It rarely happens that I let myself be drawn into a story which teeters between reality and fantasy. I think that it is extremely difficult to write a story which contains elements of fantasy and which would encourage the reader to enter a world of imagination rather than make him or her laugh at the improbable inventions of the author. But recently I read a novel which, being highly improbable, was nothing but charming and gripping and it reminded me of fairy tales which we are told as children. Indeed, I thought that the novel is a fairy tale for grown ups.
The novel which I am talking about is Andrew Crumey’s Pfitz, released by Dedalus in 1995. It opens with an introduction of a Prince who wishes to be remembered as a creator of fantastic cities. As his beloved dies, he devotes all of his energy to the task he has appointed himself. The city is to be, however, a city which consists only on a map and it is only the first idea that the Prince has. There are more which are just as imaginative and which introduce another set of possibilities.
The resemblance with fairy tales is clear as the reader is introduced to a Prince, who is one of the most popular fairy tales characters. As for the place and time, we cannot place the story at a specific time or location as we are only vaguely informed that the Prince lived two centuries ago which reminds us of the ‘once upon a time’ opening sentence characteristic of tales by Perrault or Andersen.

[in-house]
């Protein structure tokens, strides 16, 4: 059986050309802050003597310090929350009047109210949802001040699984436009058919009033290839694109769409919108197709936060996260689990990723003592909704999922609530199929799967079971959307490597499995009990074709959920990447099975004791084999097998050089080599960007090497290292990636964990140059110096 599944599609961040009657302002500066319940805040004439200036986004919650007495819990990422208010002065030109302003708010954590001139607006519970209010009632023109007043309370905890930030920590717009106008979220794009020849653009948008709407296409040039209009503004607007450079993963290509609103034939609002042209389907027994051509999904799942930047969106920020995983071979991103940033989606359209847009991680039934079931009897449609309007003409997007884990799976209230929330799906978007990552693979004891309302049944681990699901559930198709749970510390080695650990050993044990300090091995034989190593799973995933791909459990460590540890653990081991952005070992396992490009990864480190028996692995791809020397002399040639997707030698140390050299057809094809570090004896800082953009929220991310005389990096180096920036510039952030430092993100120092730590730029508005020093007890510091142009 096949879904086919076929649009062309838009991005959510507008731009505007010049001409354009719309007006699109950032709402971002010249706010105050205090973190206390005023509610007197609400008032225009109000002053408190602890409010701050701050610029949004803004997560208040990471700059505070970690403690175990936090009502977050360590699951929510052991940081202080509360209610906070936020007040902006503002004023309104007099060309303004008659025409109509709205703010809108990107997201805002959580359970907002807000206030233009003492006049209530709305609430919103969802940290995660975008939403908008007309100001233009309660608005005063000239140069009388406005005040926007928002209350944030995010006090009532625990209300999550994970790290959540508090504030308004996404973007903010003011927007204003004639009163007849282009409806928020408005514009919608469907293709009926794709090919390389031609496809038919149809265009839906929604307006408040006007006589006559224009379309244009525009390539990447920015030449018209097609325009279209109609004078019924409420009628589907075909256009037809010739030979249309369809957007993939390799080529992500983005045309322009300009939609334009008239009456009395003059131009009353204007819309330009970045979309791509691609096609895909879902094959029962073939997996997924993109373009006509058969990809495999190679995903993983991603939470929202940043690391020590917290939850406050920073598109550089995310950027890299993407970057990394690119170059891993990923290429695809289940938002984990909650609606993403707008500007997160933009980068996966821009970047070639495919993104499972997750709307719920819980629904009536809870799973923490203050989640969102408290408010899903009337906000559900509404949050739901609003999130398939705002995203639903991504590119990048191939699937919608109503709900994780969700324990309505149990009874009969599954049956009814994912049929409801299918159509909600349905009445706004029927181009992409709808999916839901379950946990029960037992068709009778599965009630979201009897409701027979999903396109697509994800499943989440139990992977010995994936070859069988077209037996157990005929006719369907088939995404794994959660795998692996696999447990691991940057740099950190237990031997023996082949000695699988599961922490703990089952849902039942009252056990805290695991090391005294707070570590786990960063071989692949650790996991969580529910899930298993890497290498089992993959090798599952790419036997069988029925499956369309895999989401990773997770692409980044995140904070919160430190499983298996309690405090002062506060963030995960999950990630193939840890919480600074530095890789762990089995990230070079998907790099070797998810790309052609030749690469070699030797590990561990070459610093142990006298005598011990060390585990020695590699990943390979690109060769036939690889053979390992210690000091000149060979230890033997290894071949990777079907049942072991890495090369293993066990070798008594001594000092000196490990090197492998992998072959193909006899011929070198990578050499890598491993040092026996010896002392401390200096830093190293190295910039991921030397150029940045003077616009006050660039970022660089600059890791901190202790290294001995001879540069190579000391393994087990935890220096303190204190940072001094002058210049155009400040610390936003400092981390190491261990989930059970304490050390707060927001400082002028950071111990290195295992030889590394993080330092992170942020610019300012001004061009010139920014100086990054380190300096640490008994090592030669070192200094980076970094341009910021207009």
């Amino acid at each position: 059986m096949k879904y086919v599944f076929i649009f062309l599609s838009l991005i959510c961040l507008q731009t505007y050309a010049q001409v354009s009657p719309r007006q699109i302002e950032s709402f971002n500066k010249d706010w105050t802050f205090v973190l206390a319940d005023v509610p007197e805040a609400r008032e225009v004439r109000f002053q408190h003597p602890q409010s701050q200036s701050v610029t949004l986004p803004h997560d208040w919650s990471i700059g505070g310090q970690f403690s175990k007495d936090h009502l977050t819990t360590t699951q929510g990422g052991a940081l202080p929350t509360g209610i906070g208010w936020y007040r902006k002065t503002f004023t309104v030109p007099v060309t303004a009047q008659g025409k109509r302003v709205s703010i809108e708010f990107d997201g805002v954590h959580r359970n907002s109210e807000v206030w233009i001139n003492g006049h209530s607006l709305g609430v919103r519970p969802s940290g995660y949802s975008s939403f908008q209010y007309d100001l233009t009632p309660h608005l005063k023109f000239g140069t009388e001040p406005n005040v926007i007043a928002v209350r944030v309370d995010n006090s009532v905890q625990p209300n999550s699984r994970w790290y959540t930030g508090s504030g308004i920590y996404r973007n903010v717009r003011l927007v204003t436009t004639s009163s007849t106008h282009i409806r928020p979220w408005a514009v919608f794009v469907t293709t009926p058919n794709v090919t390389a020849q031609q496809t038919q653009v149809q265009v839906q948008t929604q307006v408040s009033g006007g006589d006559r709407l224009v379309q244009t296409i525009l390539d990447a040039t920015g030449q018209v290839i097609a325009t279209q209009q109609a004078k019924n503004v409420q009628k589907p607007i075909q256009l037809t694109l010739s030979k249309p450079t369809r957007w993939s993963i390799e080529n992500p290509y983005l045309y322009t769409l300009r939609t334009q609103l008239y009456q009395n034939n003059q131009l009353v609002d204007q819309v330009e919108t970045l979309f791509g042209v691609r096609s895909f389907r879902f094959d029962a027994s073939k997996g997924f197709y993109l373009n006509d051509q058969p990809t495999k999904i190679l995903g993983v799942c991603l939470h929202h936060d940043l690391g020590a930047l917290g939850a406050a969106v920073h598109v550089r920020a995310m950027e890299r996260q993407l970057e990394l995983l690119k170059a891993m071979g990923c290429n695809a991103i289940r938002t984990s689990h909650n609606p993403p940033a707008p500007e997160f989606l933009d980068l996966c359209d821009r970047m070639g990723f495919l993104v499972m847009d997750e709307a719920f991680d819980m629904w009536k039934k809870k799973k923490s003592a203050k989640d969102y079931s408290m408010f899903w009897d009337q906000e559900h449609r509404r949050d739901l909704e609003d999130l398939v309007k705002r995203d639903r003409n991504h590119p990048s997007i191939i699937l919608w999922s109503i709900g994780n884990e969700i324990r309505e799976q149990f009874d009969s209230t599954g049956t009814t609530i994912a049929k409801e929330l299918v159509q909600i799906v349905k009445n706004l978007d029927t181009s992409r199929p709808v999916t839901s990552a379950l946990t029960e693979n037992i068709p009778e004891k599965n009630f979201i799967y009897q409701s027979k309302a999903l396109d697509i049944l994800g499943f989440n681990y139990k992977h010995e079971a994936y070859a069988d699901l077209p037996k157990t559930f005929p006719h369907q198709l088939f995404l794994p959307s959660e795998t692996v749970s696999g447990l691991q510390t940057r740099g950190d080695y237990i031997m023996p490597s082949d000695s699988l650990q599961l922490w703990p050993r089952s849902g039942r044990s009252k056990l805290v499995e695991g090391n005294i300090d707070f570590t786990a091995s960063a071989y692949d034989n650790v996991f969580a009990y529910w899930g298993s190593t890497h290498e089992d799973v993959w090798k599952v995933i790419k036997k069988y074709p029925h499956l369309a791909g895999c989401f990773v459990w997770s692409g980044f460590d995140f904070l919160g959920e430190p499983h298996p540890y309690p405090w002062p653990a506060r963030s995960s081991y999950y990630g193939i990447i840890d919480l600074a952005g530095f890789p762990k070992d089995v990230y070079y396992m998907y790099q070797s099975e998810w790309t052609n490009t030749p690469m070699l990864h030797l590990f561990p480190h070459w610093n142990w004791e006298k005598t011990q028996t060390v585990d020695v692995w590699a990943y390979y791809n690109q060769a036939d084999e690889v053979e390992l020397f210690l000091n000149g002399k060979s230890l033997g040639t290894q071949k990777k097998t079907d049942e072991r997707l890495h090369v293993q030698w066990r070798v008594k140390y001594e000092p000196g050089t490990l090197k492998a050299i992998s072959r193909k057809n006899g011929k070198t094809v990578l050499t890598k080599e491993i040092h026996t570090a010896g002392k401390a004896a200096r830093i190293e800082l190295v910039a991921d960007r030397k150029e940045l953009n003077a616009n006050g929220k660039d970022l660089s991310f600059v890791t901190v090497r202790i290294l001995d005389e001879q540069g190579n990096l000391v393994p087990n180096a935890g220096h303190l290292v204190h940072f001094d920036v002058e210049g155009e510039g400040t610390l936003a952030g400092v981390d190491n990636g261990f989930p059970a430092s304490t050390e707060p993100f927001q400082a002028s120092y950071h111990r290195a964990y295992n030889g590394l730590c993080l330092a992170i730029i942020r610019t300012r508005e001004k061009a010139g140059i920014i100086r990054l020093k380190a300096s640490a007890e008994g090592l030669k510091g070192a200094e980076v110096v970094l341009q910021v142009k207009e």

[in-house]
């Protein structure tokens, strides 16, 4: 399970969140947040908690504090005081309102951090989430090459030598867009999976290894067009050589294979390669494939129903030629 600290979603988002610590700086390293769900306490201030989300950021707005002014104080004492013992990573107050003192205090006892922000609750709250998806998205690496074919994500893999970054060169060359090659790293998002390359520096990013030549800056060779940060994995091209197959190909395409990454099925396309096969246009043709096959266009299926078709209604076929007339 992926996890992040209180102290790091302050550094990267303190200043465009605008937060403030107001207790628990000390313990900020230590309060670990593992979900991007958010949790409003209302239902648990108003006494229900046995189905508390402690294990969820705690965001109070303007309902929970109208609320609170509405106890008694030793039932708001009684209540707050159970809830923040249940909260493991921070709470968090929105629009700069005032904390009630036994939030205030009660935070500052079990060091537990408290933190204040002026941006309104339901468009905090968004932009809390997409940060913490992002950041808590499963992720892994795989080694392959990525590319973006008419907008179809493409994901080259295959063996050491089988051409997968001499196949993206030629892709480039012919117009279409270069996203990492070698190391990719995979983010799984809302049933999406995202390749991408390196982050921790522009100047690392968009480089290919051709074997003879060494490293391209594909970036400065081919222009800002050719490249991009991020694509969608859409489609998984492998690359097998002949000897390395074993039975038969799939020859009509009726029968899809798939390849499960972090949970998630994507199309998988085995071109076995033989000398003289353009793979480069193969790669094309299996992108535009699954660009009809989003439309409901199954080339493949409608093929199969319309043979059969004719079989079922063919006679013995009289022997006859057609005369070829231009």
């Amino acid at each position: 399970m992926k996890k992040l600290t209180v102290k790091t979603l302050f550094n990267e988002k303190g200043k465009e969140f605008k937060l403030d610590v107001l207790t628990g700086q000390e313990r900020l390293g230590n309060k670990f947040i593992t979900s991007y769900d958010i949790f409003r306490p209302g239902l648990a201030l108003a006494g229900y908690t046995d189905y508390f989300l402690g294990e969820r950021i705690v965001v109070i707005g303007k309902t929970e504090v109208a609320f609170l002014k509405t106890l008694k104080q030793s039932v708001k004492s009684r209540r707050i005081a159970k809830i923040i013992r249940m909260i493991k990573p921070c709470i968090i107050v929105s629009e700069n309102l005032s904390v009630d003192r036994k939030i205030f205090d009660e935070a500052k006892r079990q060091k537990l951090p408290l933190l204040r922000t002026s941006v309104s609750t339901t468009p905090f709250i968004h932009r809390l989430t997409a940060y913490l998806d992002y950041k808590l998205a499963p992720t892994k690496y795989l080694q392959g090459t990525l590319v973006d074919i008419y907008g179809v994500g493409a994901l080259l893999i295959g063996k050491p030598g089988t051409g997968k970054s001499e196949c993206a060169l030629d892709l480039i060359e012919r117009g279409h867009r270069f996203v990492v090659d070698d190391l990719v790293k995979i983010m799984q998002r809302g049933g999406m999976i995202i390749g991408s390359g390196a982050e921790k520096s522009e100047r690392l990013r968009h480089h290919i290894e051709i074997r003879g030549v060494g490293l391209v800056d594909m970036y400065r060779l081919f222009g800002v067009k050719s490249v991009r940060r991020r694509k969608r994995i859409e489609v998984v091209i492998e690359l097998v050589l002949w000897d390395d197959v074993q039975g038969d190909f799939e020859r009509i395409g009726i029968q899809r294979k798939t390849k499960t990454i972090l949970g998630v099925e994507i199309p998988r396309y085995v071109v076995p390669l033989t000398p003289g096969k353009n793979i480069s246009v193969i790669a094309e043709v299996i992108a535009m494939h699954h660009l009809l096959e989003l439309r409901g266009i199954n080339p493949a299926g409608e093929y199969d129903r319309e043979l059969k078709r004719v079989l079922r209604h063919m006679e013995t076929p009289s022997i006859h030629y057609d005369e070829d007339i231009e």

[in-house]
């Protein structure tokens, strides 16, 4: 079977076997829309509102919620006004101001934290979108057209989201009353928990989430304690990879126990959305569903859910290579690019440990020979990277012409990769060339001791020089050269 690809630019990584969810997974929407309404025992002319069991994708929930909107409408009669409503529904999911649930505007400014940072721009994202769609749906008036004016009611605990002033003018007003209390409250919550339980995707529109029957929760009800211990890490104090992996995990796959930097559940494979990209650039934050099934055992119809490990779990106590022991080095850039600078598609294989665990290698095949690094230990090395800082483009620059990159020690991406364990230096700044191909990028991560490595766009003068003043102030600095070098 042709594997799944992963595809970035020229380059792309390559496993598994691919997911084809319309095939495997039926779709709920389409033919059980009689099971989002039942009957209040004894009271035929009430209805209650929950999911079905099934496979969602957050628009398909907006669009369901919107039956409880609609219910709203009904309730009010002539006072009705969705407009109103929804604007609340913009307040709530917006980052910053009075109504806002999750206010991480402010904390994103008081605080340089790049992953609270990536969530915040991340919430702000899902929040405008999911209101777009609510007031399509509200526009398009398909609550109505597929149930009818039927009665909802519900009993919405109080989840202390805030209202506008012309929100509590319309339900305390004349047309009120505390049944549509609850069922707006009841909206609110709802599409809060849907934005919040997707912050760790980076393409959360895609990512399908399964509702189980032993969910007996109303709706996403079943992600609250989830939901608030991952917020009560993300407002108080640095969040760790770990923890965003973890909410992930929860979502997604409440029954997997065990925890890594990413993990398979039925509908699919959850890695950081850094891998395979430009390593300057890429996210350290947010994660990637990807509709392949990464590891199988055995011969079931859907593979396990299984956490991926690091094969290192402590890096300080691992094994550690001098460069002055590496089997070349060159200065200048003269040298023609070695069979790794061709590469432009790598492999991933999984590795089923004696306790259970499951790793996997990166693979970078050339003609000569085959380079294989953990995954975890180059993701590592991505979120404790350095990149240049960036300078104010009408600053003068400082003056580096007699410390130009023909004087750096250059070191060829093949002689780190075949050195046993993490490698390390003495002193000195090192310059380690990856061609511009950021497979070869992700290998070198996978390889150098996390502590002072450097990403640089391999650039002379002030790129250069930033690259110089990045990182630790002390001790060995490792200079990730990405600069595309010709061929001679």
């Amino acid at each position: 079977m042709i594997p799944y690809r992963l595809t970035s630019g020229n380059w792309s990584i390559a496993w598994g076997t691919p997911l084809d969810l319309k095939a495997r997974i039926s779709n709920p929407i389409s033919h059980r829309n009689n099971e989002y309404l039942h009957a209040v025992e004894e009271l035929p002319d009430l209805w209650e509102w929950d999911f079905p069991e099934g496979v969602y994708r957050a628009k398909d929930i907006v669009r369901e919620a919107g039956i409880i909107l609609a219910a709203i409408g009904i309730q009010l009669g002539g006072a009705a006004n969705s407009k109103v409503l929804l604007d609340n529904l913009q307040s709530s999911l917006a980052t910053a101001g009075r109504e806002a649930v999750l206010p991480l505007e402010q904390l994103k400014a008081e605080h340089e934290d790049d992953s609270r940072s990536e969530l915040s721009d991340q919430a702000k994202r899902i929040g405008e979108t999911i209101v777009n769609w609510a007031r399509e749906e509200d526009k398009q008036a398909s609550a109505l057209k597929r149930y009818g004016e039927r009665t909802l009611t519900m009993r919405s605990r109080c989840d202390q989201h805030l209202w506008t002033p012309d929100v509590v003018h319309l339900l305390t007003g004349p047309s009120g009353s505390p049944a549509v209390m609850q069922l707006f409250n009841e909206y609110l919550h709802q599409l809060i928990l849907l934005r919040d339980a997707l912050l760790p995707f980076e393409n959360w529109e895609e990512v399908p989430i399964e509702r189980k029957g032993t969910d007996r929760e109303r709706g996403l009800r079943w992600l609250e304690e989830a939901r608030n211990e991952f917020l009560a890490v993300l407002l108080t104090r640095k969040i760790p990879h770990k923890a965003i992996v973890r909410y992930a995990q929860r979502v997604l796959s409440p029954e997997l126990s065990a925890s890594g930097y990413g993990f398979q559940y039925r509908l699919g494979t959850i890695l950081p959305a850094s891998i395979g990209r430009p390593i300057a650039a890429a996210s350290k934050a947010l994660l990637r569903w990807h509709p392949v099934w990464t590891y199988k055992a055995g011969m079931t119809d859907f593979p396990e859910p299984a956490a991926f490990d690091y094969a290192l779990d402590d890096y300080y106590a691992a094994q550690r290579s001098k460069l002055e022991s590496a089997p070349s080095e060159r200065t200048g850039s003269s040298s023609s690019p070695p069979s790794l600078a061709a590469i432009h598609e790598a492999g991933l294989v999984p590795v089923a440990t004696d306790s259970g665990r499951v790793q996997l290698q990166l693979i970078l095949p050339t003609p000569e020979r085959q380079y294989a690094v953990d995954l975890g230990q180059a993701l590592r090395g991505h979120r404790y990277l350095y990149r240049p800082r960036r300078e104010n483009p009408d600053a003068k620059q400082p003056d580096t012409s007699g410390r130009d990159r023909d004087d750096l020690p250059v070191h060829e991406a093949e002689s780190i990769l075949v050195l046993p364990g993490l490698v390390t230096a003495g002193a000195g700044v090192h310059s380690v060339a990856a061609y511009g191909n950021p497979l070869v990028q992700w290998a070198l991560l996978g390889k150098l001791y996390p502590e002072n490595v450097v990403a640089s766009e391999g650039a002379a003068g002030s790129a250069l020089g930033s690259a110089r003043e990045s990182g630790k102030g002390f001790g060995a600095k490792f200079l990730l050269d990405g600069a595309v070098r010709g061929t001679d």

As far as the form is concerned, Crumey used the Chinese box narration and as the first chapter ends, we meet new characters. There is an imaginative Schenck who is a cartographer and a mysterious Estrella, a biographer. Then another story-line unravels and we are introduced to the humorous adventures of Count Zelneck and his servant. There is romance and deceit. There is comedy and drama. The characters are highly identifiable and you cannot help but wish them well. From time to time I forgot that certain events take place in imaginary environment but I wanted to stay in those places for a little longer. I liked Andrew Crumey’s storytelling, his subtle merging of fantasy and reality and I liked that the plot flows smoothly. The novel has an ability to make you as impatient as you were as a child, to find out how the story ends.